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Lolo Peak fire file

Motorists on U.S. Highway 93 pass through a plume of smoke from the Lolo Peak fire as flames from the fire, and from backfiring operations, pushed toward the valley floor between Lolo and Florence on Aug. 17, 2017. 

Missoula will see more forest fires in its future, but it may have influence over how big they are and how long they last.

“If we want only the most extreme effects under the most severe conditions, let’s keep doing what we’re doing,” Missoula Fire Science Laboratory research forester Mark Finney told City Club Missoula on Monday.

In recent decades, 95% of the forest fuels turned into airshed smoke have come from just 3% of the wildfires, and those have been the largest and most catastrophic, Finney said. Missoula County covers a landscape that depends on frequent low-intensity fires to stay healthy, burning an average 36,000 acres a year.

Due to the longstanding practice of fire suppression, that figure has been reduced to about 8,500 acres annually. That’s left tons of hazardous fuels prepped for ignition right next to growing neighborhoods.

“Logging is often necessary before prescribed fire can be implemented,” Finney said. “But even though it’s necessary, it’s not sufficient if our goal is hazardous fuel reduction. There’s no substitute for burning.”

To help that along, Missoula’s local governments have been working on a wide-ranging fire plan that considers making the landscape more fire-resilient, getting community residents better adapted to deal with fire, and coordinating wildfire responses to increase safety and effectiveness. Missoula County Commissioner Dave Strohmaier noted that Montana ranks among the highest in the nation for households at risk of wildfire destruction.

“Extreme fire behavior will occur despite our best efforts,” Strohmaier said. “But if the houses do not ignite, you won’t overload your (firefighting) resources. We need to focus on this home-ignition concept.”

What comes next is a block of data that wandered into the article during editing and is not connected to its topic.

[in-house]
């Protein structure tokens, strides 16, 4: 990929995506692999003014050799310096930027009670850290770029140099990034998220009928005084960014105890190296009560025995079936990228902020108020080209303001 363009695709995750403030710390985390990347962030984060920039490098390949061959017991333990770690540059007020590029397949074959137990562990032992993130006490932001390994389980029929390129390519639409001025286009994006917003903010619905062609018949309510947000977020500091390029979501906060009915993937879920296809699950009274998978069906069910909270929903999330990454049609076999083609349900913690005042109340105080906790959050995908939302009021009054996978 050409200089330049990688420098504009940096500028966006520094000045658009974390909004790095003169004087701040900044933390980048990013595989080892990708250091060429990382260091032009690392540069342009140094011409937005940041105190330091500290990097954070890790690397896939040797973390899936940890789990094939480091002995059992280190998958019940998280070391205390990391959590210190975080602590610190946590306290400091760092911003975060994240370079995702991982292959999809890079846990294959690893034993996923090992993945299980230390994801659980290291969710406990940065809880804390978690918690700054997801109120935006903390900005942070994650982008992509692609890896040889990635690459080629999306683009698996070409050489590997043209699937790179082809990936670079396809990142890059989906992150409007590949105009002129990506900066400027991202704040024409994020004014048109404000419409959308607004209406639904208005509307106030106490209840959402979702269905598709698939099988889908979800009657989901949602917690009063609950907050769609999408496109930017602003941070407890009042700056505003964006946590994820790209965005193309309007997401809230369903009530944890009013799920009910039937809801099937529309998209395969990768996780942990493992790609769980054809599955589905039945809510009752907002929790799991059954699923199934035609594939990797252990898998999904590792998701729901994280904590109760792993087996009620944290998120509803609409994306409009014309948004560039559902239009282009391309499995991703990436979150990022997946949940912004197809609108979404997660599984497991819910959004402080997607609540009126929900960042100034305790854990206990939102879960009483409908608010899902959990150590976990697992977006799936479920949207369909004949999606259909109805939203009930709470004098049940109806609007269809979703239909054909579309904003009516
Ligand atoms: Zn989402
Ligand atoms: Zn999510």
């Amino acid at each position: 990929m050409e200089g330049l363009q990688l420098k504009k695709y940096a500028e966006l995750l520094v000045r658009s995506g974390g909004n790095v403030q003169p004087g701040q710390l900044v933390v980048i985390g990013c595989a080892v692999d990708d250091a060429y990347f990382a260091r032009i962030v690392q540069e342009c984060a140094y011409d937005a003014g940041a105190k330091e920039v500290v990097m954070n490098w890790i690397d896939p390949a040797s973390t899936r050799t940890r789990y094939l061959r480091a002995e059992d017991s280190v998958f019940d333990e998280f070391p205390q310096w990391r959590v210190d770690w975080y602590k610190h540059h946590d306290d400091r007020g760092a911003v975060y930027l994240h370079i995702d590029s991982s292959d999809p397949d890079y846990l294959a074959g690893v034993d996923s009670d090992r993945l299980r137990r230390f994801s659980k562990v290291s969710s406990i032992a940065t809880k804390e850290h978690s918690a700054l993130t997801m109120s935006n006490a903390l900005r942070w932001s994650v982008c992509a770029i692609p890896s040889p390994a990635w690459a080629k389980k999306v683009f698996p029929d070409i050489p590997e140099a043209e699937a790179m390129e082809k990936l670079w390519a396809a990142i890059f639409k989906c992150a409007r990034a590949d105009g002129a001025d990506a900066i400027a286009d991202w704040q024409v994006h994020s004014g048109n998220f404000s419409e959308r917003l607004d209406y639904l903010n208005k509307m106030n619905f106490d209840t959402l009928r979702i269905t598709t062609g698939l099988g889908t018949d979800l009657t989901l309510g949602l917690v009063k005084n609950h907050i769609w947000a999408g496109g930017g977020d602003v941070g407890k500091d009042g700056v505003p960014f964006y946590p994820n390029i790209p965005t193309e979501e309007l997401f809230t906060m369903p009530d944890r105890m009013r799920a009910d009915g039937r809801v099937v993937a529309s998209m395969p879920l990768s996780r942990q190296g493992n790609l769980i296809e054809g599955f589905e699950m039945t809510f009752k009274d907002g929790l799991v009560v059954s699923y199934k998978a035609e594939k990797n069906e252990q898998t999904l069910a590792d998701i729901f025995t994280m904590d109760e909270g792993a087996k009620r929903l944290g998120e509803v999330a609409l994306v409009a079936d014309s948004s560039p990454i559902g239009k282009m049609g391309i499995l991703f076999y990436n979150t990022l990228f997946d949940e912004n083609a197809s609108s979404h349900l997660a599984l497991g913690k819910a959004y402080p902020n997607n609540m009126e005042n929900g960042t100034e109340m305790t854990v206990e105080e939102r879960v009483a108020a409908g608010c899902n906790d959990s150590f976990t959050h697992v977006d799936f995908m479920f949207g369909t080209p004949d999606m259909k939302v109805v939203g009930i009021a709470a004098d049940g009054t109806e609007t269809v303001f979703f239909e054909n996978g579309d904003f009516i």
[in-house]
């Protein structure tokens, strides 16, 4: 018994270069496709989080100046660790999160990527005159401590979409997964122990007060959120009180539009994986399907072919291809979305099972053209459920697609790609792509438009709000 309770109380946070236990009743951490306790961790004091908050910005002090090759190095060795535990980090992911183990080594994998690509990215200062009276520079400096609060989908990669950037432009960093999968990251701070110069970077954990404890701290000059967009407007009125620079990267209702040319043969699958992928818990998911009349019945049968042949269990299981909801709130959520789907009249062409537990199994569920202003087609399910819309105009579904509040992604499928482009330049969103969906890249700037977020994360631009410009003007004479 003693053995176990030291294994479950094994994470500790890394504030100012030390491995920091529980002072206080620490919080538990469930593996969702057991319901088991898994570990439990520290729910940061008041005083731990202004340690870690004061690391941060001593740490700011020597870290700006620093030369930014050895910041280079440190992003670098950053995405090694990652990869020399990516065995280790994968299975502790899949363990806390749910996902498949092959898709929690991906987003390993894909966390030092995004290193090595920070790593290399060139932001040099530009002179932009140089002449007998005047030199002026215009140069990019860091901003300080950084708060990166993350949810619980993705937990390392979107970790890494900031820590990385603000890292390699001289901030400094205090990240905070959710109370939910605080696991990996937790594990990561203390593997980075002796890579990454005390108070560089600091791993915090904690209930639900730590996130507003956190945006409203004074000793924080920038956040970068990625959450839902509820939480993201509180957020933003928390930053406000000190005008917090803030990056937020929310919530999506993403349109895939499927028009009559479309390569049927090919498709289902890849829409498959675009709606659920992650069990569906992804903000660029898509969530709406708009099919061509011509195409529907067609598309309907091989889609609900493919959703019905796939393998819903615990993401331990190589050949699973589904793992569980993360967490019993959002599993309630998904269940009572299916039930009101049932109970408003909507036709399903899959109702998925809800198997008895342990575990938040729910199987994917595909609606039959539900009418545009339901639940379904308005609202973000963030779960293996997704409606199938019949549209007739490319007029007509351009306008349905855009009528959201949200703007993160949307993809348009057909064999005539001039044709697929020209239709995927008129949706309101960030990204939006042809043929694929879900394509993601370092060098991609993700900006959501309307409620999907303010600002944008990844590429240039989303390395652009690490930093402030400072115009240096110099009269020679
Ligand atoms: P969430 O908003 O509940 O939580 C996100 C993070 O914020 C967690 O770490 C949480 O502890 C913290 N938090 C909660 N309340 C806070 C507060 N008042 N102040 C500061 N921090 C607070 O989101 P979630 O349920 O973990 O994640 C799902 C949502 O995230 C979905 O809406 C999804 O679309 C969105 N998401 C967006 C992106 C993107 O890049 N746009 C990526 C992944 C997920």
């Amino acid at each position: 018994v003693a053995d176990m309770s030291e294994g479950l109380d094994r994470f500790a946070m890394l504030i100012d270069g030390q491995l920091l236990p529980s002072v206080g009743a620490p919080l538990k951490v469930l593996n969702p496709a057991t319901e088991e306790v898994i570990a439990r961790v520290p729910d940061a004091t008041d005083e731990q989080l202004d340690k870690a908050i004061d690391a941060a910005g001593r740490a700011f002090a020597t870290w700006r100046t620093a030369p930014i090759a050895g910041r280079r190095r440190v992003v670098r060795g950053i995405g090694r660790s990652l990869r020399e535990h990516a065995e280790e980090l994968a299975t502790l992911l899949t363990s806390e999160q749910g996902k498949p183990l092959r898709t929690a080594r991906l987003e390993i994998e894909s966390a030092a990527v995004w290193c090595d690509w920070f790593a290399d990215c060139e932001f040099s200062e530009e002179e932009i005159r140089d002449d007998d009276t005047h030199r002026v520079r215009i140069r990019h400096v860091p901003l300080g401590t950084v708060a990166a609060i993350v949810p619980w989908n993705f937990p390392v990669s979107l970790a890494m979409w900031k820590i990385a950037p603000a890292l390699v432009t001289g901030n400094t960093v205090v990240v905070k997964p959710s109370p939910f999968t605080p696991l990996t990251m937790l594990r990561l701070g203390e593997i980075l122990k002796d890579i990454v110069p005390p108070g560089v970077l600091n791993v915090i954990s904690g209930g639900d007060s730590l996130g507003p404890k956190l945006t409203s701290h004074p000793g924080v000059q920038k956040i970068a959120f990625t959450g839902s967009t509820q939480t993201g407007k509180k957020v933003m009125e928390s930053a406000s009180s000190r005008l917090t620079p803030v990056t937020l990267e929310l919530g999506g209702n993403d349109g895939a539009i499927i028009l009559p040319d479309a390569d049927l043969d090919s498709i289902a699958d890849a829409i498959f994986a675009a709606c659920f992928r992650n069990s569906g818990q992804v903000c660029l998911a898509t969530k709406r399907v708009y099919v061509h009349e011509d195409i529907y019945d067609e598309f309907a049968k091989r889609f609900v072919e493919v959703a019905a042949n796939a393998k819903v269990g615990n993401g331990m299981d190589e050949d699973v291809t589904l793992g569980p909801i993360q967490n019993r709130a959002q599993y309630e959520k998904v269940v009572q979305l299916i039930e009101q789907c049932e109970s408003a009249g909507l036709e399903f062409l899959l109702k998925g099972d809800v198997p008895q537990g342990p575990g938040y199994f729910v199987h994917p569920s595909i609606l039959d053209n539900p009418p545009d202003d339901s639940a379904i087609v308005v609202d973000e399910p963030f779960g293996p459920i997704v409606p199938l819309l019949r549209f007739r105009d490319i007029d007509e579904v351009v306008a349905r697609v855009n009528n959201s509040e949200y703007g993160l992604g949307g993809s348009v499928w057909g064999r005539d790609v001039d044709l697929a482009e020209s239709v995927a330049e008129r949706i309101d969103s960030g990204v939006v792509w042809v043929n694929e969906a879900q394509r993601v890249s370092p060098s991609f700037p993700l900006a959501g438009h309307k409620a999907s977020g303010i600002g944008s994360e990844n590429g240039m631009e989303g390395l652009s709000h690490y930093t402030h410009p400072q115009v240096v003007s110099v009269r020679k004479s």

A crucial part of that strategy involves getting homeowners to lower the risk of their homes catching fire. Reviews of the deadly Camp fire in California and similar multi-home burning incidents show there are reliable ways to do that, such as changing landscaping, storing firewood away from structures and proper choice of building materials.

Much of the landscape work has fallen to Missoula District Ranger Jennifer Hensiek with the Lolo National Forest. She’s outlined about 520,000 acres surrounding Missoula for analysis, but noted just 167,000 of that is federal public land. The large majority of the property belongs to private owners.

“We’re looking at what we can do to reduce wildfire risks,” Hensiek said. For example, one place with a high probability of burning is the Lolo Creek drainage along U.S. Highway 12. The recent Lolo Peak and Lolo Creek fires have left big scars on the north and south sides of the drainage, but lots of fuel-laden woods remain between that haven’t burned for more than 100 years. A catastrophic wildfire there would once again likely travel east straight at Lolo or Missoula’s O’Brien Creek and Big Flat neighborhoods.

Getting ahead of that problem will take lots of work. Hensiek said the controlled burns in the Rattlesnake National Recreation Area last fall and this spring treated about 400 acres. While those fires were smoky, the smoke was much less hazardous to public health than a huge fire like Lolo Peak in 2017, and much safer to manage.

“My unit is 520,000 acres,” Hensiek said. “We need to think about that in terms of scale.”

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